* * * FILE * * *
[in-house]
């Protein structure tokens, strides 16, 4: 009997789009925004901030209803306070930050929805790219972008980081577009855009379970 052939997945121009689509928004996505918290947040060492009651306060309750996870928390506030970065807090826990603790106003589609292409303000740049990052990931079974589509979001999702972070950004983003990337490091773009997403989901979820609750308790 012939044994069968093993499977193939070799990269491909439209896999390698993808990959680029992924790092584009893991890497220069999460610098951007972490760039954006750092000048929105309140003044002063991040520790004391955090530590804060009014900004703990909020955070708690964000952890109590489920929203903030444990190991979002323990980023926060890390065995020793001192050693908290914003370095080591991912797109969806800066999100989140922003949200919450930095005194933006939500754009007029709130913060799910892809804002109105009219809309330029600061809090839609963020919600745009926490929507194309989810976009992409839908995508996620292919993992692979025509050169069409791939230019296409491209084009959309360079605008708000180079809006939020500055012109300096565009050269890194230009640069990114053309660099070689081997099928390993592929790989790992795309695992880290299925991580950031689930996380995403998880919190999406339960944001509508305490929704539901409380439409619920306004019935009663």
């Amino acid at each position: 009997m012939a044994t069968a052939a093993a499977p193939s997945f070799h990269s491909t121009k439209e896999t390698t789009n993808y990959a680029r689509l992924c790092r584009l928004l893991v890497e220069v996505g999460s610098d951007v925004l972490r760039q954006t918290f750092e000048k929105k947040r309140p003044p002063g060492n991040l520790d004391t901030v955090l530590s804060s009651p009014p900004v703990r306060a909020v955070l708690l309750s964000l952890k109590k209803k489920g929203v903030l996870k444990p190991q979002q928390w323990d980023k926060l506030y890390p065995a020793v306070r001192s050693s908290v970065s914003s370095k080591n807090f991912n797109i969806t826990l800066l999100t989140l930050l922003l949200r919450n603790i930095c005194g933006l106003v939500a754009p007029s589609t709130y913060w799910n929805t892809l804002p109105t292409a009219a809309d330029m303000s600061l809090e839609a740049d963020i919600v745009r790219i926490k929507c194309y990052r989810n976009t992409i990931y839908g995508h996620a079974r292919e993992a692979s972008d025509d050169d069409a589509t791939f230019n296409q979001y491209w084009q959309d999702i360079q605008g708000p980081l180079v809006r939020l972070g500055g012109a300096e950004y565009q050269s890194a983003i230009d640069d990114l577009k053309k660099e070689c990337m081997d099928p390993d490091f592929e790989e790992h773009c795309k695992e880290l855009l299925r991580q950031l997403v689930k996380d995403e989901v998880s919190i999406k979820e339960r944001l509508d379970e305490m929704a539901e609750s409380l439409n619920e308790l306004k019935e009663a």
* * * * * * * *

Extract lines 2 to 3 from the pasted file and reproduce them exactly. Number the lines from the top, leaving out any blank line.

């Protein structure tokens, strides 16, 4: 009997789009925004901030209803306070930050929805790219972008980081577009855009379970 052939997945121009689509928004996505918290947040060492009651306060309750996870928390506030970065807090826990603790106003589609292409303000740049990052990931079974589509979001999702972070950004983003990337490091773009997403989901979820609750308790 012939044994069968093993499977193939070799990269491909439209896999390698993808990959680029992924790092584009893991890497220069999460610098951007972490760039954006750092000048929105309140003044002063991040520790004391955090530590804060009014900004703990909020955070708690964000952890109590489920929203903030444990190991979002323990980023926060890390065995020793001192050693908290914003370095080591991912797109969806800066999100989140922003949200919450930095005194933006939500754009007029709130913060799910892809804002109105009219809309330029600061809090839609963020919600745009926490929507194309989810976009992409839908995508996620292919993992692979025509050169069409791939230019296409491209084009959309360079605008708000180079809006939020500055012109300096565009050269890194230009640069990114053309660099070689081997099928390993592929790989790992795309695992880290299925991580950031689930996380995403998880919190999406339960944001509508305490929704539901409380439409619920306004019935009663």
């Amino acid at each position: 009997m012939a044994t069968a052939a093993a499977p193939s997945f070799h990269s491909t121009k439209e896999t390698t789009n993808y990959a680029r689509l992924c790092r584009l928004l893991v890497e220069v996505g999460s610098d951007v925004l972490r760039q954006t918290f750092e000048k929105k947040r309140p003044p002063g060492n991040l520790d004391t901030v955090l530590s804060s009651p009014p900004v703990r306060a909020v955070l708690l309750s964000l952890k109590k209803k489920g929203v903030l996870k444990p190991q979002q928390w323990d980023k926060l506030y890390p065995a020793v306070r001192s050693s908290v970065s914003s370095k080591n807090f991912n797109i969806t826990l800066l999100t989140l930050l922003l949200r919450n603790i930095c005194g933006l106003v939500a754009p007029s589609t709130y913060w799910n929805t892809l804002p109105t292409a009219a809309d330029m303000s600061l809090e839609a740049d963020i919600v745009r790219i926490k929507c194309y990052r989810n976009t992409i990931y839908g995508h996620a079974r292919e993992a692979s972008d025509d050169d069409a589509t791939f230019n296409q979001y491209w084009q959309d999702i360079q605008g708000p980081l180079v809006r939020l972070g500055g012109a300096e950004y565009q050269s890194a983003i230009d640069d990114l577009k053309k660099e070689c990337m081997d099928p390993d490091f592929e790989e790992h773009c795309k695992e880290l855009l299925r991580q950031l997403v689930k996380d995403e989901v998880s919190i999406k979820e339960r944001l509508d379970e305490m929704a539901e609750s409380l439409n619920e308790l306004k019935e009663a």